written by Judita Matyášová

published on 13 th January 2011

Title page of Czech daily Lidové noviny


An eighteen-year-old Jewish girl named Helena Böhmová boarded a transport in 1942. Just before her departure, she had her picture taken at the renowned photographic studio, Vilem Frendl in Zdar nad Sazavou. It was never collected; she died in a gas chamber. The forgotten picture came into the hands of primary school children in Velká Beranová two years ago and they decided to unearth Helena's story. After passing the story to the Czech daily, Lidove noviny, Helena’s cousin Zuzana Ledererová, the only surviving member of the family, recognized Helena from the printed photograph. "Weve been subscribers to Lidove Noviny forever. When my husband read the front- page article, I suddenly knew that it was my cousin," says eighty-six-year-old Zuzana Lederer. "We both grew up in Jihlava. Before the war, my parents sent me to Prague and then I went to Denmark. Helena's family moved to Zdar nad Sazavou. The atmosphere in Jihlava was already very tense. I knew nothing of Helena’s fate for a long time. " "After the war I returned to Prague and I searched for any information about the family. Every day, my husband and I went to the Red Cross and other agencies. Finally, we found lists of the transports with just names and numbers. We stopped searching beyond that. It was too painful. Living in Denmark, we heard about the transports, but it didn’t occur to us that so many people would have remained there." Ledererová recalls. The 1942 photo of Helena had been taken by the renowned photographer Vilem Frendl, in his studio in Zdar nad Sazavou. Helena had paid for the photograph, but she never picked it up. She left for Terezin and her life ended somewhere in Poland, in a gas chamber. When, in 2005, ninety-four-year-old Frendl was sorting through his archives, he found the photo of a Jewish girl, whose name he had since forgotten. He sent it to the local newspaper. The article was discovered in 2009 by Beranova primary school teacher Jaroslava Zadražilová and her students. "My grandfather would have been very happy that Helena’s family received the photograph. He was an extremely honest man; he insisted on the image being given to the right hands. After all it was a proper business trasaction," says the photographer’s grandson.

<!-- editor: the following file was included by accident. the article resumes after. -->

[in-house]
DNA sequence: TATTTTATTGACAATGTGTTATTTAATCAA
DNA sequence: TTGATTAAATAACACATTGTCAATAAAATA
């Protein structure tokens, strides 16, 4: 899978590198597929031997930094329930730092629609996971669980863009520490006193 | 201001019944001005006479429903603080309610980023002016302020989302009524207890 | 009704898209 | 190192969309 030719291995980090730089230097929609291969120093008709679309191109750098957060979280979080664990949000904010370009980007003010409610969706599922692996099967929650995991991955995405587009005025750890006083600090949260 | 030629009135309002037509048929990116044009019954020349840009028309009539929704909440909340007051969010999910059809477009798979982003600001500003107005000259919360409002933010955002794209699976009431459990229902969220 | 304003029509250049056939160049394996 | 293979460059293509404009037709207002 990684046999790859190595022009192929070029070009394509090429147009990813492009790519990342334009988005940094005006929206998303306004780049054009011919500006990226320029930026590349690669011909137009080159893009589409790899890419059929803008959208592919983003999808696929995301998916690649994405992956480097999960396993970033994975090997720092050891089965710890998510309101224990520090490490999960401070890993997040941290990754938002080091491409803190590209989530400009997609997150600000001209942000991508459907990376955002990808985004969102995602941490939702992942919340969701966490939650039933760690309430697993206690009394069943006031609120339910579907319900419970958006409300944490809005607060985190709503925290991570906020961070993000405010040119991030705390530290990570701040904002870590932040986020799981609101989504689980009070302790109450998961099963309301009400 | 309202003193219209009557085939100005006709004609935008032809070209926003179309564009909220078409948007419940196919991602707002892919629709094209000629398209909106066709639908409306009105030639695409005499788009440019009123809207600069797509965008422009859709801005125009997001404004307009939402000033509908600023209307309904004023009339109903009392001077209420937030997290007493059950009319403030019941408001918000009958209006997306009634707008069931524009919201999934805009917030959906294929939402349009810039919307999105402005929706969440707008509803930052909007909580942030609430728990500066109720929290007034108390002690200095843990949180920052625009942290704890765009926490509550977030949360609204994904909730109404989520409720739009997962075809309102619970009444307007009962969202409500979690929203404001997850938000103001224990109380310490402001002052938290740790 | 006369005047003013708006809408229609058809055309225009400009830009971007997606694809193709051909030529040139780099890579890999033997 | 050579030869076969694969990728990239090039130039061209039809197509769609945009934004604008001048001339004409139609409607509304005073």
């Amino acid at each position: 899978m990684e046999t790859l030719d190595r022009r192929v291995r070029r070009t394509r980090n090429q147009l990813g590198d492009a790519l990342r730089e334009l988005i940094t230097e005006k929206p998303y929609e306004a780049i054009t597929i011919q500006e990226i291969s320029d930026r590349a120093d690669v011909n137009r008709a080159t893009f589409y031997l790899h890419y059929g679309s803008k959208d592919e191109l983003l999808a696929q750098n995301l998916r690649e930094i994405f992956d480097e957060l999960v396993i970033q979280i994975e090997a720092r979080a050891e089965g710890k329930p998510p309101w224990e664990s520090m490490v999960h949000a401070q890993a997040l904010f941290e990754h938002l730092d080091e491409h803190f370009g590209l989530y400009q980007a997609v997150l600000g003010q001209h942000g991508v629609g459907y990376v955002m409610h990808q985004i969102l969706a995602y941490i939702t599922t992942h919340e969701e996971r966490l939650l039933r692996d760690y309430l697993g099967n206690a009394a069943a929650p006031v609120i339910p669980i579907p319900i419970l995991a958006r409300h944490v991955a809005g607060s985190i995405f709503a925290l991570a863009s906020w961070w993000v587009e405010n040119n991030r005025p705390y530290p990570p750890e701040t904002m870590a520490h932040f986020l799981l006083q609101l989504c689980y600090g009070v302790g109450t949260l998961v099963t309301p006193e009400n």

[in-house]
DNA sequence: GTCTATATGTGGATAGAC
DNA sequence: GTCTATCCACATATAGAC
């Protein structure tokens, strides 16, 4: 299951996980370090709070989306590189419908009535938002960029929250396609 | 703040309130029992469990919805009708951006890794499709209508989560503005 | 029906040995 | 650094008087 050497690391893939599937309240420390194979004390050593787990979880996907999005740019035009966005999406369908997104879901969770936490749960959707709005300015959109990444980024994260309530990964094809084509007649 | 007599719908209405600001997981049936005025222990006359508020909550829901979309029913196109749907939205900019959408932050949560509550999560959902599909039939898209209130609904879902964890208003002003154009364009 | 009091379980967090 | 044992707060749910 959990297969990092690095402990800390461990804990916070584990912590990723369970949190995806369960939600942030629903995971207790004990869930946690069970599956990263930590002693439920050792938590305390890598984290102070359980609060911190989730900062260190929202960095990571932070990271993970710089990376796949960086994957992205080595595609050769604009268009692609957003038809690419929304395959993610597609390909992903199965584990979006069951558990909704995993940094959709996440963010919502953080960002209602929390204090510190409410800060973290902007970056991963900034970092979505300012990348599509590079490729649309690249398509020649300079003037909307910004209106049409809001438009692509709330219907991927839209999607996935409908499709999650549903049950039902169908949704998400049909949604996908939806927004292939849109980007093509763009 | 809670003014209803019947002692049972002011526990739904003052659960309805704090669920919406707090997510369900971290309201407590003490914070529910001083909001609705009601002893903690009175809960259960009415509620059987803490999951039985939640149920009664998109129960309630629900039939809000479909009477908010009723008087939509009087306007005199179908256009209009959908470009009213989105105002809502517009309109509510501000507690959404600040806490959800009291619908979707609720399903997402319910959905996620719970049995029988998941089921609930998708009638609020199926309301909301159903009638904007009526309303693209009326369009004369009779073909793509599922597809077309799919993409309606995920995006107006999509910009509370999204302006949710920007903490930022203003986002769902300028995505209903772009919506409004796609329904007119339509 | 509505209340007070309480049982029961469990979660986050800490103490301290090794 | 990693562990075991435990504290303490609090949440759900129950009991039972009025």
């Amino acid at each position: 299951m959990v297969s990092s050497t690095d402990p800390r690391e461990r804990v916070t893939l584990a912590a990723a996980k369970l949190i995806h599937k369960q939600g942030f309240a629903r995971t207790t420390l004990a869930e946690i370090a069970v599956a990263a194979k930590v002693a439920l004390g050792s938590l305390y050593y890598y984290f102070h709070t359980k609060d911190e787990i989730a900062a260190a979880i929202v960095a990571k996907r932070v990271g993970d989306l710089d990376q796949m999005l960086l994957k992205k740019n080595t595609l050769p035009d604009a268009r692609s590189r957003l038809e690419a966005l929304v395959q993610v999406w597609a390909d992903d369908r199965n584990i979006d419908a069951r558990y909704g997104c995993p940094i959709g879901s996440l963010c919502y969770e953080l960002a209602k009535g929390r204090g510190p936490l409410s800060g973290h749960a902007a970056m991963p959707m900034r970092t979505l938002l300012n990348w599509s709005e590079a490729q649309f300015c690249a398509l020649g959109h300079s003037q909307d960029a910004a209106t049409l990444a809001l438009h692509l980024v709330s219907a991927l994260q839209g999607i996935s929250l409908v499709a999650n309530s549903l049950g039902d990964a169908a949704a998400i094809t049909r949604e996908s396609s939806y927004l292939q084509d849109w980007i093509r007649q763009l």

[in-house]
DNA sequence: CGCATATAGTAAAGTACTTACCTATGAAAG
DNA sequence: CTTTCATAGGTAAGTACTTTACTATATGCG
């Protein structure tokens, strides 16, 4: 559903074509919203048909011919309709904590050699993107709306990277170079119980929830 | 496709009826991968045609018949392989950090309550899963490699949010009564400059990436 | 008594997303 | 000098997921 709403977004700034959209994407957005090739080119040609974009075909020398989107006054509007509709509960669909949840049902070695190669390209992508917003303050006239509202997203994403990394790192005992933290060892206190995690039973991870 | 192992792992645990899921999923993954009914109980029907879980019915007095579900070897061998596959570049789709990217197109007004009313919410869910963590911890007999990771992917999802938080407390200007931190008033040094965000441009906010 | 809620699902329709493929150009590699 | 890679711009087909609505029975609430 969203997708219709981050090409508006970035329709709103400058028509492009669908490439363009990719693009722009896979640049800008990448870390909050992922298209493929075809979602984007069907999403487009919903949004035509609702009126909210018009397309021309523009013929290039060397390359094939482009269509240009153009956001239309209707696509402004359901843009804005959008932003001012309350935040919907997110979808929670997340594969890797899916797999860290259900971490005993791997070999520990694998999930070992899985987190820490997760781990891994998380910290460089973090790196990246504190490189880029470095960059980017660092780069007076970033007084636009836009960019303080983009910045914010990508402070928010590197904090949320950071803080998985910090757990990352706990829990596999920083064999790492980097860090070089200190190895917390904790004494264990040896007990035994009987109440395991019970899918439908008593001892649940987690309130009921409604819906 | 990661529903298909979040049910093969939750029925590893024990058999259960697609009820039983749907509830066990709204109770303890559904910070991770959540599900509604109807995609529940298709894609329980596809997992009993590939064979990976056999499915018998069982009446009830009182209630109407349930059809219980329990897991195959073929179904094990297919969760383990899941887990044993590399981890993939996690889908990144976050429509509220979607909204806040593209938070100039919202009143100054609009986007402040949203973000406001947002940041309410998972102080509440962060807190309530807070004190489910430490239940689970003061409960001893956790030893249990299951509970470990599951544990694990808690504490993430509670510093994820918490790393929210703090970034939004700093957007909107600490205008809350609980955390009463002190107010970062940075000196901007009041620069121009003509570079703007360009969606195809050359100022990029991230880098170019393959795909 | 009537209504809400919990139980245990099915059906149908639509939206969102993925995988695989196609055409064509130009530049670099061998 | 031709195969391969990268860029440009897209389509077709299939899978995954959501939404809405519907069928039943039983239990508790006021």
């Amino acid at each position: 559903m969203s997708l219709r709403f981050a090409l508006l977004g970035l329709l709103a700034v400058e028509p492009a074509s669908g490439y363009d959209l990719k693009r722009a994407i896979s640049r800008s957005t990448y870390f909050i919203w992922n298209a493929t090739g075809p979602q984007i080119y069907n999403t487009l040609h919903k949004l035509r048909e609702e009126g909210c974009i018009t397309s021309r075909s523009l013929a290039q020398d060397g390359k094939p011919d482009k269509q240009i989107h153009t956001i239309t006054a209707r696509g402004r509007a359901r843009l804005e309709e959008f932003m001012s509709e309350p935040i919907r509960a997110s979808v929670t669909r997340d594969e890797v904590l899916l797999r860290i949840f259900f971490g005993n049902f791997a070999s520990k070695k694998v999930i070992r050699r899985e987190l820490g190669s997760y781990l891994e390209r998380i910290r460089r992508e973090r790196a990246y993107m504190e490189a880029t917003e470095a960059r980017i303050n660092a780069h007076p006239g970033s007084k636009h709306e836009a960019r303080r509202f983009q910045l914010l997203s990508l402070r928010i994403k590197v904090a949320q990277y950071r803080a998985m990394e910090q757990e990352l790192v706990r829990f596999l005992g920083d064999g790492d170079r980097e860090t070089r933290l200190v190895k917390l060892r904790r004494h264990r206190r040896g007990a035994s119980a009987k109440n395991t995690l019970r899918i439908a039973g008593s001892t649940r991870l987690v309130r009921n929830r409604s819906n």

Rescued by Zionist courses

continuation of title story, page Nr. 3 of Czech daily Lidové noviny


Three sisters and only one survived. Her parents were preparing her to travel to Palestine; yet she ended up in Sweden. "Before the war, we lived with my parents in Jihlava. They had a thriving business, we had holidays abroad, we lived a good life. The atmosphere began to deteriorate and, as a Jew, I was suddenly allowed nothing. Not even to go to the park or to the cinema. Everyone knew about me and when they would see me, they’d rather cross the road and walk on the other side," says eighty-six-year-old Zuzana Ledererová. When she was fifteen, her mother told her about Zionist courses in Prague, preparing young people to travel to Palestine. Upon completion, the children were driven to Denmark and eventually taken to Palestine. "Why didn’t my mother send my two younger sisters, too? Perhaps she wouldn’t have been able to cope with all of us gone. It was hard for her to send me into the unknown, but I was looking forward to it. I thought it was an adventure," explains Zuzana. Should her parents have not enrolled her in the course, her fate would have been different. All the relatives who stayed behind ended up on transports. Nobody survived. The courses in which Zuzana was enrolled were also attended by German children from the Sudetenland. Children were taught basic skills and left in 1939 for Denmark, where they lived with Danish families. "I was looking forward to a kibbutz in Palestine. It was tempting to live somewhere in the community," explains Zuzana. The first two groups of children managed to travel to Palestine before the roads were closed. Zuzana’s group, the third one, could not leave. Even in Denmark the pressure against Jews increased. Helped by a nice young man, Arnost, whom she met at school and grew to love, she decided to leave for Sweden. Along the way Arnost and Zuzana decided to marry. After the war, the couple returned to Czechoslovakia, but their homeland seemed foreign. Family and friends had disappeared and they felt that they had nothing to build upon. The couple thought of returning to Denmark, where they had found their second home. Formalities prior to departure took too long to sort out, and with the arrival of the year 1948, their hopes were dashed. Documents and belongings prepared for travel were  unpacked as their plans disintegrated. Zuzana Ledererová became a translator and an interpreter from Danish. Her husband graduated to become a lawyer, but was able to work only as an economist at a saw mill.